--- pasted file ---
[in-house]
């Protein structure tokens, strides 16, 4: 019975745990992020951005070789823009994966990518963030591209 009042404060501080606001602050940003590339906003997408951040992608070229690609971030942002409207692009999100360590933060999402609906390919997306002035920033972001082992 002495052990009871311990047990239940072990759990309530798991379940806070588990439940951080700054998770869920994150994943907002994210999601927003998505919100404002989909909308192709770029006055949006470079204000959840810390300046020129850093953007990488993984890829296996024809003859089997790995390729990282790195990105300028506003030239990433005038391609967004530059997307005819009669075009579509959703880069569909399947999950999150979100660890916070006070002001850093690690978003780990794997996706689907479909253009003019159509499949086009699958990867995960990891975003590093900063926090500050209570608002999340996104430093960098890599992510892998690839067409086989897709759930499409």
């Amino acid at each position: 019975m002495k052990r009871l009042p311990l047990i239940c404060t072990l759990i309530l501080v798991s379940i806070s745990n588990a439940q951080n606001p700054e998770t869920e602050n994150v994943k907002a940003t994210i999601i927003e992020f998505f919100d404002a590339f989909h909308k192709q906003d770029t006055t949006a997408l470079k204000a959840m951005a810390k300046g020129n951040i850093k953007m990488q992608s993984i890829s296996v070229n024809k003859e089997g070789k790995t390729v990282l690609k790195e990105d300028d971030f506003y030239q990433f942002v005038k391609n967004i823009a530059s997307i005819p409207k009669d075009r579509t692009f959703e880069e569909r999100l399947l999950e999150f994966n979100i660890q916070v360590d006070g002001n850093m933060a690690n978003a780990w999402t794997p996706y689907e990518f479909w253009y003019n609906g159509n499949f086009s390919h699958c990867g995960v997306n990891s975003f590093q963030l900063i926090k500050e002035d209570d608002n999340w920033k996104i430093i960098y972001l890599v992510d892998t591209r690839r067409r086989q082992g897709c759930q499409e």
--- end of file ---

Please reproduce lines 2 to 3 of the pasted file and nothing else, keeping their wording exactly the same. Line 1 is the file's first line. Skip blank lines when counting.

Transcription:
């Protein structure tokens, strides 16, 4: 019975745990992020951005070789823009994966990518963030591209 009042404060501080606001602050940003590339906003997408951040992608070229690609971030942002409207692009999100360590933060999402609906390919997306002035920033972001082992 002495052990009871311990047990239940072990759990309530798991379940806070588990439940951080700054998770869920994150994943907002994210999601927003998505919100404002989909909308192709770029006055949006470079204000959840810390300046020129850093953007990488993984890829296996024809003859089997790995390729990282790195990105300028506003030239990433005038391609967004530059997307005819009669075009579509959703880069569909399947999950999150979100660890916070006070002001850093690690978003780990794997996706689907479909253009003019159509499949086009699958990867995960990891975003590093900063926090500050209570608002999340996104430093960098890599992510892998690839067409086989897709759930499409």
């Amino acid at each position: 019975m002495k052990r009871l009042p311990l047990i239940c404060t072990l759990i309530l501080v798991s379940i806070s745990n588990a439940q951080n606001p700054e998770t869920e602050n994150v994943k907002a940003t994210i999601i927003e992020f998505f919100d404002a590339f989909h909308k192709q906003d770029t006055t949006a997408l470079k204000a959840m951005a810390k300046g020129n951040i850093k953007m990488q992608s993984i890829s296996v070229n024809k003859e089997g070789k790995t390729v990282l690609k790195e990105d300028d971030f506003y030239q990433f942002v005038k391609n967004i823009a530059s997307i005819p409207k009669d075009r579509t692009f959703e880069e569909r999100l399947l999950e999150f994966n979100i660890q916070v360590d006070g002001n850093m933060a690690n978003a780990w999402t794997p996706y689907e990518f479909w253009y003019n609906g159509n499949f086009s390919h699958c990867g995960v997306n990891s975003f590093q963030l900063i926090k500050e002035d209570d608002n999340w920033k996104i430093i960098y972001l890599v992510d892998t591209r690839r067409r086989q082992g897709c759930q499409e």